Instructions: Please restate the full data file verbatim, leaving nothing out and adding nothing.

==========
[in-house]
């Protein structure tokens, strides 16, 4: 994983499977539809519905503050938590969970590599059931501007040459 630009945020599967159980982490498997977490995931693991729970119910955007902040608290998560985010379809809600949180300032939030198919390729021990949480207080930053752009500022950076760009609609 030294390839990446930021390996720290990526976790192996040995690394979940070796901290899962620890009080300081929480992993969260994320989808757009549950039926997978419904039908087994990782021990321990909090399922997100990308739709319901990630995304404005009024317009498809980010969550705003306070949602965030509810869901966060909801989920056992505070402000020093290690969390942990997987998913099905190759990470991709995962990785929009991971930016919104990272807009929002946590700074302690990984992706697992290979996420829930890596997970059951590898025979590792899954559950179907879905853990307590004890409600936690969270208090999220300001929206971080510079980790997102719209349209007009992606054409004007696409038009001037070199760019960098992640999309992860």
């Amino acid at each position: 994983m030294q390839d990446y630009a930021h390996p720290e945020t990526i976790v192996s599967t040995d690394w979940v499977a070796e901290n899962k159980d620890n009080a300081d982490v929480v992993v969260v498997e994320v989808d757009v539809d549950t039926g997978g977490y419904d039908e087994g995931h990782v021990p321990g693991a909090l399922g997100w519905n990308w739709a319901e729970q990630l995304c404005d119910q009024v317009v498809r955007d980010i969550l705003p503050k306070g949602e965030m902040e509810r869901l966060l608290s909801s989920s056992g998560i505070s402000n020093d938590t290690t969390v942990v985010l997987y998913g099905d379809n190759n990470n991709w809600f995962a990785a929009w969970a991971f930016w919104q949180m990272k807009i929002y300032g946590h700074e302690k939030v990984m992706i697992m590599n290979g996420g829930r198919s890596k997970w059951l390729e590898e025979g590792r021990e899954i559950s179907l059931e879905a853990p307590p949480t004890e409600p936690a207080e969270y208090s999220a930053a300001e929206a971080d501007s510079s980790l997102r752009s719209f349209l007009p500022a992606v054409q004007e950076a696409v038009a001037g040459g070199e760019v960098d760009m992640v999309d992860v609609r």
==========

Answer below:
[in-house]
């Protein structure tokens, strides 16, 4: 994983499977539809519905503050938590969970590599059931501007040459 630009945020599967159980982490498997977490995931693991729970119910955007902040608290998560985010379809809600949180300032939030198919390729021990949480207080930053752009500022950076760009609609 030294390839990446930021390996720290990526976790192996040995690394979940070796901290899962620890009080300081929480992993969260994320989808757009549950039926997978419904039908087994990782021990321990909090399922997100990308739709319901990630995304404005009024317009498809980010969550705003306070949602965030509810869901966060909801989920056992505070402000020093290690969390942990997987998913099905190759990470991709995962990785929009991971930016919104990272807009929002946590700074302690990984992706697992290979996420829930890596997970059951590898025979590792899954559950179907879905853990307590004890409600936690969270208090999220300001929206971080510079980790997102719209349209007009992606054409004007696409038009001037070199760019960098992640999309992860």
């Amino acid at each position: 994983m030294q390839d990446y630009a930021h390996p720290e945020t990526i976790v192996s599967t040995d690394w979940v499977a070796e901290n899962k159980d620890n009080a300081d982490v929480v992993v969260v498997e994320v989808d757009v539809d549950t039926g997978g977490y419904d039908e087994g995931h990782v021990p321990g693991a909090l399922g997100w519905n990308w739709a319901e729970q990630l995304c404005d119910q009024v317009v498809r955007d980010i969550l705003p503050k306070g949602e965030m902040e509810r869901l966060l608290s909801s989920s056992g998560i505070s402000n020093d938590t290690t969390v942990v985010l997987y998913g099905d379809n190759n990470n991709w809600f995962a990785a929009w969970a991971f930016w919104q949180m990272k807009i929002y300032g946590h700074e302690k939030v990984m992706i697992m590599n290979g996420g829930r198919s890596k997970w059951l390729e590898e025979g590792r021990e899954i559950s179907l059931e879905a853990p307590p949480t004890e409600p936690a207080e969270y208090s999220a930053a300001e929206a971080d501007s510079s980790l997102r752009s719209f349209l007009p500022a992606v054409q004007e950076a696409v038009a001037g040459g070199e760019v960098d760009m992640v999309d992860v609609r």